cassandra-user mailing list archives

Site index · List index
Message view « Date » · « Thread »
Top « Date » · « Thread »
From Prasenjit Sarkar <prasenjit.sar...@datos.io>
Subject Re: Backups eating up disk space
Date Thu, 12 Jan 2017 05:42:34 GMT
Hi Kunal,

Razi's post does give a very lucid description of how cassandra manages the
hard links inside the backup directory.

Where it needs clarification is the following:
--> incremental backups is a system wide setting and so its an all or
nothing approach

--> as multiple people have stated, incremental backups do not create hard
links to compacted sstables. however, this can bloat the size of your
backups

--> again as stated, it is a general industry practice to place backups in
a different secondary storage location than the main production site. So
best to move it to the secondary storage before applying rm on the backups
folder

In my experience with production clusters, managing the backups folder
across multiple nodes can be painful if the objective is to ever recover
data. With the usual disclaimers, better to rely on third party vendors to
accomplish the needful rather than scripts/tablesnap.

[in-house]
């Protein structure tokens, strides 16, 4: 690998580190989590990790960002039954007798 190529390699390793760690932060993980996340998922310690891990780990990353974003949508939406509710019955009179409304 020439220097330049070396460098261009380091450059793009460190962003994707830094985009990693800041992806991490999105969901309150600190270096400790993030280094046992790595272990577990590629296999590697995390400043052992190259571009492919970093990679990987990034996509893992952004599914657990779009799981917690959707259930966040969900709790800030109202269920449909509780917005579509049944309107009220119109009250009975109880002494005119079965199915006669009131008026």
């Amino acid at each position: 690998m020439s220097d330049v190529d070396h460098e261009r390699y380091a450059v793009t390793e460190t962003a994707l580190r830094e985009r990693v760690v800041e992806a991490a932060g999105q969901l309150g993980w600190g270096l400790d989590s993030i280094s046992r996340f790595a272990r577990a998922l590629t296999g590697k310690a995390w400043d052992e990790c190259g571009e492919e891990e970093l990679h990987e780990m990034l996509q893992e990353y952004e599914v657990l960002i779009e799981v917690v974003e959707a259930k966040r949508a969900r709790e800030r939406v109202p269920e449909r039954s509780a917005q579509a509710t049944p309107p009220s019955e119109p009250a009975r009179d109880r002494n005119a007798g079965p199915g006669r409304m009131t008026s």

Regards
Prasenjit

On Wed, Jan 11, 2017 at 7:49 AM, Khaja, Raziuddin (NIH/NLM/NCBI) [C] <
raziuddin.khaja@nih.gov> wrote:

> Hello Kunal,
>
>
>
> Caveat: I am not a super-expert on Cassandra, but it helps to explain to
> others, in order to eventually become an expert, so if my explanation is
> wrong, I would hope others would correct me. J
>
>
>
> The active sstables/data files are are all the files located in the
> directory for the table.
>
> You can safely remove all files under the backups/ directory and the
> directory itself.
>
> Removing any files that are current hard-links inside backups won’t cause
> any issues, and I will explain why.
>
>
>
> Have you looked at your Cassandra.yaml file and checked the setting for
> incremental_backups?  If it is set to true, and you don’t want to make new